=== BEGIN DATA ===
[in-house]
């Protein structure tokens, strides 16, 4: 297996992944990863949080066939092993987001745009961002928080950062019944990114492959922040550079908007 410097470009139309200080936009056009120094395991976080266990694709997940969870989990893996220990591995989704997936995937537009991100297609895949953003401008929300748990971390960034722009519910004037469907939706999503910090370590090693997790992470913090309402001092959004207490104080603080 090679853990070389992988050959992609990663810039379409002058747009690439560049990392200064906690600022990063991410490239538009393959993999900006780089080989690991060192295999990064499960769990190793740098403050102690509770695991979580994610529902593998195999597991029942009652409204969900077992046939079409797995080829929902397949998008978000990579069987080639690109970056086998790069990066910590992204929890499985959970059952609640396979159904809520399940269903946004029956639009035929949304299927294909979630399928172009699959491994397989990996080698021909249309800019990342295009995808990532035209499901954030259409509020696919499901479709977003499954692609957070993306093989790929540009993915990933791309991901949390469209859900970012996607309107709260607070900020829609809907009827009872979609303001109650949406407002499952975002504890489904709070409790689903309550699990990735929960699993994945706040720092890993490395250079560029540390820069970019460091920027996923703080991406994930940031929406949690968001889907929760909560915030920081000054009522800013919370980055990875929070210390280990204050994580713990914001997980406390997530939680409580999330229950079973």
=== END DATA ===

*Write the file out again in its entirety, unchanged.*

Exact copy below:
[in-house]
């Protein structure tokens, strides 16, 4: 297996992944990863949080066939092993987001745009961002928080950062019944990114492959922040550079908007 410097470009139309200080936009056009120094395991976080266990694709997940969870989990893996220990591995989704997936995937537009991100297609895949953003401008929300748990971390960034722009519910004037469907939706999503910090370590090693997790992470913090309402001092959004207490104080603080 090679853990070389992988050959992609990663810039379409002058747009690439560049990392200064906690600022990063991410490239538009393959993999900006780089080989690991060192295999990064499960769990190793740098403050102690509770695991979580994610529902593998195999597991029942009652409204969900077992046939079409797995080829929902397949998008978000990579069987080639690109970056086998790069990066910590992204929890499985959970059952609640396979159904809520399940269903946004029956639009035929949304299927294909979630399928172009699959491994397989990996080698021909249309800019990342295009995808990532035209499901954030259409509020696919499901479709977003499954692609957070993306093989790929540009993915990933791309991901949390469209859900970012996607309107709260607070900020829609809907009827009872979609303001109650949406407002499952975002504890489904709070409790689903309550699990990735929960699993994945706040720092890993490395250079560029540390820069970019460091920027996923703080991406994930940031929406949690968001889907929760909560915030920081000054009522800013919370980055990875929070210390280990204050994580713990914001997980406390997530939680409580999330229950079973």